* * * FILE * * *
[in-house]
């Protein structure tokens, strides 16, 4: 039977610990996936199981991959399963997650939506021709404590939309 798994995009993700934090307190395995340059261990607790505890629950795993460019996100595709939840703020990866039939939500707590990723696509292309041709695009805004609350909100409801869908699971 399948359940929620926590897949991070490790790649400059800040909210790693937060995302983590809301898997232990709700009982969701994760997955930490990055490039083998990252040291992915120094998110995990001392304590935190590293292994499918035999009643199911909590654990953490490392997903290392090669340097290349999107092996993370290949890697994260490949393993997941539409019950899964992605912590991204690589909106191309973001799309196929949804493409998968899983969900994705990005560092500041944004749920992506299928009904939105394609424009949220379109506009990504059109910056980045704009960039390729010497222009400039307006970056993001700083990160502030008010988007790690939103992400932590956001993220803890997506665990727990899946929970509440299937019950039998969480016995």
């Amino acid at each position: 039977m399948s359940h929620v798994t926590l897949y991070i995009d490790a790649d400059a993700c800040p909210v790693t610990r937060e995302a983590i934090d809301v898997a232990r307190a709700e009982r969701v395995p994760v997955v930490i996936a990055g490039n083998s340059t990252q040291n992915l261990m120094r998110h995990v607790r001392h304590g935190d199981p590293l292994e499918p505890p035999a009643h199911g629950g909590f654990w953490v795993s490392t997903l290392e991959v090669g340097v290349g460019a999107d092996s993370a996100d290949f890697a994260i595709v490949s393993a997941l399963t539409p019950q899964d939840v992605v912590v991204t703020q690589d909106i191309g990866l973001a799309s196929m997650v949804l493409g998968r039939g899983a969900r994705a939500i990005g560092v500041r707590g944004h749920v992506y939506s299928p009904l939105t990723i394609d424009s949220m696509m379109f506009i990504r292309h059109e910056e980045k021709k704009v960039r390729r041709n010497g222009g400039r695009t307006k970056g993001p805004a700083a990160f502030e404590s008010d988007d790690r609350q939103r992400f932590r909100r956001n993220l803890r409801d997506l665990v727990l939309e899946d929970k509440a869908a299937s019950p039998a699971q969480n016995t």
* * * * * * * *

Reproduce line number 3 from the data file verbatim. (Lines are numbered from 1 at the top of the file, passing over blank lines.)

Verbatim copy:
């Amino acid at each position: 039977m399948s359940h929620v798994t926590l897949y991070i995009d490790a790649d400059a993700c800040p909210v790693t610990r937060e995302a983590i934090d809301v898997a232990r307190a709700e009982r969701v395995p994760v997955v930490i996936a990055g490039n083998s340059t990252q040291n992915l261990m120094r998110h995990v607790r001392h304590g935190d199981p590293l292994e499918p505890p035999a009643h199911g629950g909590f654990w953490v795993s490392t997903l290392e991959v090669g340097v290349g460019a999107d092996s993370a996100d290949f890697a994260i595709v490949s393993a997941l399963t539409p019950q899964d939840v992605v912590v991204t703020q690589d909106i191309g990866l973001a799309s196929m997650v949804l493409g998968r039939g899983a969900r994705a939500i990005g560092v500041r707590g944004h749920v992506y939506s299928p009904l939105t990723i394609d424009s949220m696509m379109f506009i990504r292309h059109e910056e980045k021709k704009v960039r390729r041709n010497g222009g400039r695009t307006k970056g993001p805004a700083a990160f502030e404590s008010d988007d790690r609350q939103r992400f932590r909100r956001n993220l803890r409801d997506l665990v727990l939309e899946d929970k509440a869908a299937s019950p039998a699971q969480n016995t």